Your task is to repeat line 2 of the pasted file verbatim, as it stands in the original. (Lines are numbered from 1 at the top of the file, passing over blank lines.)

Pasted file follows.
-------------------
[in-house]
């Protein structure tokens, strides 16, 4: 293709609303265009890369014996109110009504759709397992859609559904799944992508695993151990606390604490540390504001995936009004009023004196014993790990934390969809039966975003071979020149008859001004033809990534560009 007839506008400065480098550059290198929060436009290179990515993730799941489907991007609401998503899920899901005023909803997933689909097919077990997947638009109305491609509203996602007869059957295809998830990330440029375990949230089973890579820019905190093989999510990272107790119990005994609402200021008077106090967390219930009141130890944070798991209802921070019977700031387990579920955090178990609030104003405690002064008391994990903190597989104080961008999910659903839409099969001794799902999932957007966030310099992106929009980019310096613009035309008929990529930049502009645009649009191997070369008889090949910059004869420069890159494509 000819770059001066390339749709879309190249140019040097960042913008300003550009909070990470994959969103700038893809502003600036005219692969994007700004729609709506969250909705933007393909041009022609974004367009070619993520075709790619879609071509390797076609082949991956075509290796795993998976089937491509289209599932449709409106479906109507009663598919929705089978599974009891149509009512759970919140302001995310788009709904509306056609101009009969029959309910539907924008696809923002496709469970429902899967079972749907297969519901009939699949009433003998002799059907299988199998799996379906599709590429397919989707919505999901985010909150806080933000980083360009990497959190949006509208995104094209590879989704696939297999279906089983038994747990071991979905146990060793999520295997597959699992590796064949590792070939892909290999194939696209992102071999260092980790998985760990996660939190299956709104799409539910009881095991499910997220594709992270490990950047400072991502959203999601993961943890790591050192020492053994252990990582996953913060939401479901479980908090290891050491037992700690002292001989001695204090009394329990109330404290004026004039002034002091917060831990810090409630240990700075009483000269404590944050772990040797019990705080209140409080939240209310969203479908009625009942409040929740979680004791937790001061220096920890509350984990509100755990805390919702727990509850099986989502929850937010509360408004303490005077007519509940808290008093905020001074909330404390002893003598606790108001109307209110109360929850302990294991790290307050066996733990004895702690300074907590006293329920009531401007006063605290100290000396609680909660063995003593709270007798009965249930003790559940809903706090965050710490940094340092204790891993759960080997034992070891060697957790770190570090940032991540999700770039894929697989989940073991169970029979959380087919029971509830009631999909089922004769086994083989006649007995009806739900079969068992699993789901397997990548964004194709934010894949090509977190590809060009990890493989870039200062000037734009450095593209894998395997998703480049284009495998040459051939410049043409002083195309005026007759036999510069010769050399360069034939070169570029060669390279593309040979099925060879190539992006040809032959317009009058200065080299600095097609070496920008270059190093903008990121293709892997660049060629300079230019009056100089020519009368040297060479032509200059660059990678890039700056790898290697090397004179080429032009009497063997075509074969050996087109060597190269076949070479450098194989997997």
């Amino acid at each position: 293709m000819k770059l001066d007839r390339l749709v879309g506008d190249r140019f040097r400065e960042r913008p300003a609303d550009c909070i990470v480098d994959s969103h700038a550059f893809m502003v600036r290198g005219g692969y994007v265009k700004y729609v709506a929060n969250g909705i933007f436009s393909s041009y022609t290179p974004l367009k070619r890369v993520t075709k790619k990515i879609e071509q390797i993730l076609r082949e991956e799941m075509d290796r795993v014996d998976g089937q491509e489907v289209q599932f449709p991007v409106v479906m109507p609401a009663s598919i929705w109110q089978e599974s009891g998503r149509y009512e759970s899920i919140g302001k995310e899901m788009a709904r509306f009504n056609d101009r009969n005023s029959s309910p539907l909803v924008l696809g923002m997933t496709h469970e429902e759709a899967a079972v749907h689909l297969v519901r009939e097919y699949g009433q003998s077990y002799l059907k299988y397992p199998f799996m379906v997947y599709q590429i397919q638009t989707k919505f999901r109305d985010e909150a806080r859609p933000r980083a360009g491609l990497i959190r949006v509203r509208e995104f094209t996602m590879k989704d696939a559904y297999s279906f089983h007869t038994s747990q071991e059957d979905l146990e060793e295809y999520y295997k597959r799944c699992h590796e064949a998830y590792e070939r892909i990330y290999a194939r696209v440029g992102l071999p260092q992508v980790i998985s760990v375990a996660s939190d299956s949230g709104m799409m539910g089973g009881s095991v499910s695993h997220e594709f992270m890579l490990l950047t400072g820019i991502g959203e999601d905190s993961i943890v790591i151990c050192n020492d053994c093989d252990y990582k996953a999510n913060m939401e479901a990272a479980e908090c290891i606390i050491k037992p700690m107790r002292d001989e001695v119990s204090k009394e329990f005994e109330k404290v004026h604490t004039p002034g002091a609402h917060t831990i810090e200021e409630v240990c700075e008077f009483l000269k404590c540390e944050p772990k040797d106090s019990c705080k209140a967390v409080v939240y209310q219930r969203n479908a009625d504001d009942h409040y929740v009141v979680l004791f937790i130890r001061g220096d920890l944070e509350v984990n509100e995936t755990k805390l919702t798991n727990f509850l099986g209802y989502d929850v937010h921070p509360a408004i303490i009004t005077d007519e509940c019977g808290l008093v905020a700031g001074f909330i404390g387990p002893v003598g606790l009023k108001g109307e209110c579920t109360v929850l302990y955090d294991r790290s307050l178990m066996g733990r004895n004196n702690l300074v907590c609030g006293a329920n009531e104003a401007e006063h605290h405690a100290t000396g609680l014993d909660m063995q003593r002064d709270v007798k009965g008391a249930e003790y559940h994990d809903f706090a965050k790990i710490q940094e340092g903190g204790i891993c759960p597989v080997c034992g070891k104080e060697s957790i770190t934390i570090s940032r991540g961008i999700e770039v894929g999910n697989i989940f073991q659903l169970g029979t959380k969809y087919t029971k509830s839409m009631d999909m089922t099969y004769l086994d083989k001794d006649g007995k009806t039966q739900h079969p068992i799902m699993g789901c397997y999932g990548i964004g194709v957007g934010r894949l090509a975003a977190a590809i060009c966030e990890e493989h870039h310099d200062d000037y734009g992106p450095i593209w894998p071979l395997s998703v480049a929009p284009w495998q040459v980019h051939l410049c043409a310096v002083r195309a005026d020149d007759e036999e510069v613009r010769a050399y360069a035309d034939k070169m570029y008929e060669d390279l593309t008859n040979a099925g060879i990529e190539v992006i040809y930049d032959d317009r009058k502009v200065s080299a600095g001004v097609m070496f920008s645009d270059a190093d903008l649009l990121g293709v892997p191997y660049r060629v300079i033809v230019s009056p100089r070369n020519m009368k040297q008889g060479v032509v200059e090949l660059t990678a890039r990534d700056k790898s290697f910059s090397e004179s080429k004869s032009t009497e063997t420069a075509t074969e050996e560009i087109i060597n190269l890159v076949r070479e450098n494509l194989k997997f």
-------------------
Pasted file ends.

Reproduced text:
């Protein structure tokens, strides 16, 4: 293709609303265009890369014996109110009504759709397992859609559904799944992508695993151990606390604490540390504001995936009004009023004196014993790990934390969809039966975003071979020149008859001004033809990534560009 007839506008400065480098550059290198929060436009290179990515993730799941489907991007609401998503899920899901005023909803997933689909097919077990997947638009109305491609509203996602007869059957295809998830990330440029375990949230089973890579820019905190093989999510990272107790119990005994609402200021008077106090967390219930009141130890944070798991209802921070019977700031387990579920955090178990609030104003405690002064008391994990903190597989104080961008999910659903839409099969001794799902999932957007966030310099992106929009980019310096613009035309008929990529930049502009645009649009191997070369008889090949910059004869420069890159494509 000819770059001066390339749709879309190249140019040097960042913008300003550009909070990470994959969103700038893809502003600036005219692969994007700004729609709506969250909705933007393909041009022609974004367009070619993520075709790619879609071509390797076609082949991956075509290796795993998976089937491509289209599932449709409106479906109507009663598919929705089978599974009891149509009512759970919140302001995310788009709904509306056609101009009969029959309910539907924008696809923002496709469970429902899967079972749907297969519901009939699949009433003998002799059907299988199998799996379906599709590429397919989707919505999901985010909150806080933000980083360009990497959190949006509208995104094209590879989704696939297999279906089983038994747990071991979905146990060793999520295997597959699992590796064949590792070939892909290999194939696209992102071999260092980790998985760990996660939190299956709104799409539910009881095991499910997220594709992270490990950047400072991502959203999601993961943890790591050192020492053994252990990582996953913060939401479901479980908090290891050491037992700690002292001989001695204090009394329990109330404290004026004039002034002091917060831990810090409630240990700075009483000269404590944050772990040797019990705080209140409080939240209310969203479908009625009942409040929740979680004791937790001061220096920890509350984990509100755990805390919702727990509850099986989502929850937010509360408004303490005077007519509940808290008093905020001074909330404390002893003598606790108001109307209110109360929850302990294991790290307050066996733990004895702690300074907590006293329920009531401007006063605290100290000396609680909660063995003593709270007798009965249930003790559940809903706090965050710490940094340092204790891993759960080997034992070891060697957790770190570090940032991540999700770039894929697989989940073991169970029979959380087919029971509830009631999909089922004769086994083989006649007995009806739900079969068992699993789901397997990548964004194709934010894949090509977190590809060009990890493989870039200062000037734009450095593209894998395997998703480049284009495998040459051939410049043409002083195309005026007759036999510069010769050399360069034939070169570029060669390279593309040979099925060879190539992006040809032959317009009058200065080299600095097609070496920008270059190093903008990121293709892997660049060629300079230019009056100089020519009368040297060479032509200059660059990678890039700056790898290697090397004179080429032009009497063997075509074969050996087109060597190269076949070479450098194989997997």